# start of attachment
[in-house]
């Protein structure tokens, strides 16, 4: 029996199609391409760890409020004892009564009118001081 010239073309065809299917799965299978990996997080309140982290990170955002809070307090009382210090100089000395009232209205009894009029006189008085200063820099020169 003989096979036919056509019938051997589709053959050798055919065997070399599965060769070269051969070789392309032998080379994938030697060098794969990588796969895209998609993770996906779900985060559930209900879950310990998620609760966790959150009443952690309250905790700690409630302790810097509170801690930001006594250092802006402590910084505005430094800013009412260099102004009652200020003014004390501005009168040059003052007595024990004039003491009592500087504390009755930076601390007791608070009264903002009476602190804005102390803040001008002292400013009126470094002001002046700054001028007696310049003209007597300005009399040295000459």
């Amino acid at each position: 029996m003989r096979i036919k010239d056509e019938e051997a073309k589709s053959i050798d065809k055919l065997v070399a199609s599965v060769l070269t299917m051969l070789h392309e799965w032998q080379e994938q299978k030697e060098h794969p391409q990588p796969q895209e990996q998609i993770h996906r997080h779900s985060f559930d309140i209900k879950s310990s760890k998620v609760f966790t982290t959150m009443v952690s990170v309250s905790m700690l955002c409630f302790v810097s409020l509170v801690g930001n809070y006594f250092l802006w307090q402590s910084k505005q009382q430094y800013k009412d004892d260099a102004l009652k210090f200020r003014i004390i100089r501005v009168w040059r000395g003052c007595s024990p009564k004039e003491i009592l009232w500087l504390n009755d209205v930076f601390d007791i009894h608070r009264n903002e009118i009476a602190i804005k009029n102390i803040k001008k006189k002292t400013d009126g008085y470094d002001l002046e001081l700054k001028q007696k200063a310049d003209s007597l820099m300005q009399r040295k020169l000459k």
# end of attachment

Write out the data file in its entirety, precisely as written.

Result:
[in-house]
């Protein structure tokens, strides 16, 4: 029996199609391409760890409020004892009564009118001081 010239073309065809299917799965299978990996997080309140982290990170955002809070307090009382210090100089000395009232209205009894009029006189008085200063820099020169 003989096979036919056509019938051997589709053959050798055919065997070399599965060769070269051969070789392309032998080379994938030697060098794969990588796969895209998609993770996906779900985060559930209900879950310990998620609760966790959150009443952690309250905790700690409630302790810097509170801690930001006594250092802006402590910084505005430094800013009412260099102004009652200020003014004390501005009168040059003052007595024990004039003491009592500087504390009755930076601390007791608070009264903002009476602190804005102390803040001008002292400013009126470094002001002046700054001028007696310049003209007597300005009399040295000459």
């Amino acid at each position: 029996m003989r096979i036919k010239d056509e019938e051997a073309k589709s053959i050798d065809k055919l065997v070399a199609s599965v060769l070269t299917m051969l070789h392309e799965w032998q080379e994938q299978k030697e060098h794969p391409q990588p796969q895209e990996q998609i993770h996906r997080h779900s985060f559930d309140i209900k879950s310990s760890k998620v609760f966790t982290t959150m009443v952690s990170v309250s905790m700690l955002c409630f302790v810097s409020l509170v801690g930001n809070y006594f250092l802006w307090q402590s910084k505005q009382q430094y800013k009412d004892d260099a102004l009652k210090f200020r003014i004390i100089r501005v009168w040059r000395g003052c007595s024990p009564k004039e003491i009592l009232w500087l504390n009755d209205v930076f601390d007791i009894h608070r009264n903002e009118i009476a602190i804005k009029n102390i803040k001008k006189k002292t400013d009126g008085y470094d002001l002046e001081l700054k001028q007696k200063a310049d003209s007597l820099m300005q009399r040295k020169l000459k």